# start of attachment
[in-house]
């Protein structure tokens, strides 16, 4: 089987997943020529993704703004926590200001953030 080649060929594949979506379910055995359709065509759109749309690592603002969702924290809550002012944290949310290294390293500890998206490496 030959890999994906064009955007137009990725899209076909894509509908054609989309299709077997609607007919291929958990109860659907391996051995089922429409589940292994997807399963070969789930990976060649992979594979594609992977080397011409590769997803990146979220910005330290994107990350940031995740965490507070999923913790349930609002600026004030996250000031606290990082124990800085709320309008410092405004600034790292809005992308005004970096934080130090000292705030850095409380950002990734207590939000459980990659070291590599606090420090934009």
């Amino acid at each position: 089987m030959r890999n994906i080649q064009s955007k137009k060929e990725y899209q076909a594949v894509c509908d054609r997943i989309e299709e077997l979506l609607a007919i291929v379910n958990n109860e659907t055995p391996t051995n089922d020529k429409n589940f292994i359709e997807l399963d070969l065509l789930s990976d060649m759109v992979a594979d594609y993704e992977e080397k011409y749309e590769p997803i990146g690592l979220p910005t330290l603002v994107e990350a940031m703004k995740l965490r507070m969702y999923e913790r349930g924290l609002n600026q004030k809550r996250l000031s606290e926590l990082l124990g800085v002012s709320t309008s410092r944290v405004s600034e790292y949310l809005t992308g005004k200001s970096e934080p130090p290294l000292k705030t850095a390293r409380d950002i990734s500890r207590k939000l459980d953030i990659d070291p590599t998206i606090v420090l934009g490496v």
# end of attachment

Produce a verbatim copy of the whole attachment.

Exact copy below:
[in-house]
């Protein structure tokens, strides 16, 4: 089987997943020529993704703004926590200001953030 080649060929594949979506379910055995359709065509759109749309690592603002969702924290809550002012944290949310290294390293500890998206490496 030959890999994906064009955007137009990725899209076909894509509908054609989309299709077997609607007919291929958990109860659907391996051995089922429409589940292994997807399963070969789930990976060649992979594979594609992977080397011409590769997803990146979220910005330290994107990350940031995740965490507070999923913790349930609002600026004030996250000031606290990082124990800085709320309008410092405004600034790292809005992308005004970096934080130090000292705030850095409380950002990734207590939000459980990659070291590599606090420090934009």
């Amino acid at each position: 089987m030959r890999n994906i080649q064009s955007k137009k060929e990725y899209q076909a594949v894509c509908d054609r997943i989309e299709e077997l979506l609607a007919i291929v379910n958990n109860e659907t055995p391996t051995n089922d020529k429409n589940f292994i359709e997807l399963d070969l065509l789930s990976d060649m759109v992979a594979d594609y993704e992977e080397k011409y749309e590769p997803i990146g690592l979220p910005t330290l603002v994107e990350a940031m703004k995740l965490r507070m969702y999923e913790r349930g924290l609002n600026q004030k809550r996250l000031s606290e926590l990082l124990g800085v002012s709320t309008s410092r944290v405004s600034e790292y949310l809005t992308g005004k200001s970096e934080p130090p290294l000292k705030t850095a390293r409380d950002i990734s500890r207590k939000l459980d953030i990659d070291p590599t998206i606090v420090l934009g490496v």